Wednesday, April 27, 2011

Tipping the Iceberg

Many of our colleagues liken the makeover of our education system to the steering of a large 'directionally challenged' ship. Taking a different tack, I like to consider our educational system as being analogous to an iceberg. With little doubt that we are in the midst of global climate change, the iceberg's very existence is under threat. Understanding that accelerating change that is real in every other facet of society, surely we can conclude that the modern understanding of school, is similarly at risk.

What if we Tip the Iceberg?
For educators dieting on a menu of progressive blog posts and viral education videos, it's enticing to think that we might just be at a tipping point for transforming education. But before tipping that iceberg over to discover a whole new world, we have to realize the enormity of the task we hope to undertake. Even if change agents understand the immensity of the cube we're attempting to flip, I'm not so sure we fully understand the repercussions of widespread transformation. Might a controlled melting the cube into a more meaningful form be a more sensible strategy?

Educators in this social learning space, are attuned to messages about engaging project based learning; leveraging social media; and ensuring that students 'own the learning'. But these messages fly against the comfortable anchor of daily lessons that over many years, have become the frozen foundation of our practice. Rebel educators have always been leaping from the crest of the berg, furthering their own learning in the quiet and lonely crevices provided by the unseen surfaces of our iceberg. Maybe by way of slow drip, we can lead colleagues and students to consider exploring these new worlds? Maybe we need to polish the smoothest portions of the iceberg, revealing the many innovations that are taking place below the surface?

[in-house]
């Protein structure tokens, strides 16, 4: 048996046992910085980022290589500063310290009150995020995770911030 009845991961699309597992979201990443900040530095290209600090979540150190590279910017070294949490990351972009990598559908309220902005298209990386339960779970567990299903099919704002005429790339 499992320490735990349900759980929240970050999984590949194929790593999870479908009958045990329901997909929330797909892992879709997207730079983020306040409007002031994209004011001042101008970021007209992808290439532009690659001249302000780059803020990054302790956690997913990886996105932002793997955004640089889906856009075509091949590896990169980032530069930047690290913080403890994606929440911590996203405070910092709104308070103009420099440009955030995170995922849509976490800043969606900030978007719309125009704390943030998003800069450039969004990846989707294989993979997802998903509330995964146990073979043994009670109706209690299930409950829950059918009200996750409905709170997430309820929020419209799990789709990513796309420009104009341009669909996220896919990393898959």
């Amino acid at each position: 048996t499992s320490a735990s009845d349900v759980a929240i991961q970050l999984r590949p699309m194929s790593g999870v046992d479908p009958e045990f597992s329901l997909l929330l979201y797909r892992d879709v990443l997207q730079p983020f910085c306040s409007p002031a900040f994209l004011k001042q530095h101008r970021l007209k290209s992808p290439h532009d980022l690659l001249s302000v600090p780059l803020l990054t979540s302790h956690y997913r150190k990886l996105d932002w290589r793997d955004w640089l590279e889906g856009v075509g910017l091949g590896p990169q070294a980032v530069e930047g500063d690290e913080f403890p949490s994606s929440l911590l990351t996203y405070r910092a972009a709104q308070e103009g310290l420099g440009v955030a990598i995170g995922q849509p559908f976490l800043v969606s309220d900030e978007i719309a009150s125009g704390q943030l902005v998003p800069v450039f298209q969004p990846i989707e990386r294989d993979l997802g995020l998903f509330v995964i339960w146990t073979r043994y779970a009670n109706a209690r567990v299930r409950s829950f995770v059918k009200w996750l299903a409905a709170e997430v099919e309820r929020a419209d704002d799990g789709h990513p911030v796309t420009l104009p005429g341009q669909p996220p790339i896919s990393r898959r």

Does the Iceberg Even Know It's Changing?
For the past many years, I've been frustrated in the way our schools have offered mass market, paper-based lessons for individual learners to digest and regurgitate. Many of the lessons I see first hand, and those I experience through my children may be irrelevant, but I find reassurance in the many trailblazers who, in spite of daunting obstacles, are reinventing education for future generations. Few who work in the relative stability of the known school system, seem to take notice, but positive changes are taking hold. I believe it is through the sharing our collective stories of success, that we are most likely to inspire a curricular meltdown to a core of relevant learning experiences.

In the end, it is that unseen part of the iceberg, where innovators test the limits of today's learners, that will lead to a course correction for that steamship that everyone seems so intent on 'turning around'. What are you waiting for? Sound the alarm by pointing your colleagues to a blog post, a video, a podcast. You've just been drafted as the look-out in the crow's nest.

Photo Credits: Guille Avalos, Natalie Lucier, Canadian Science & Technology Museum
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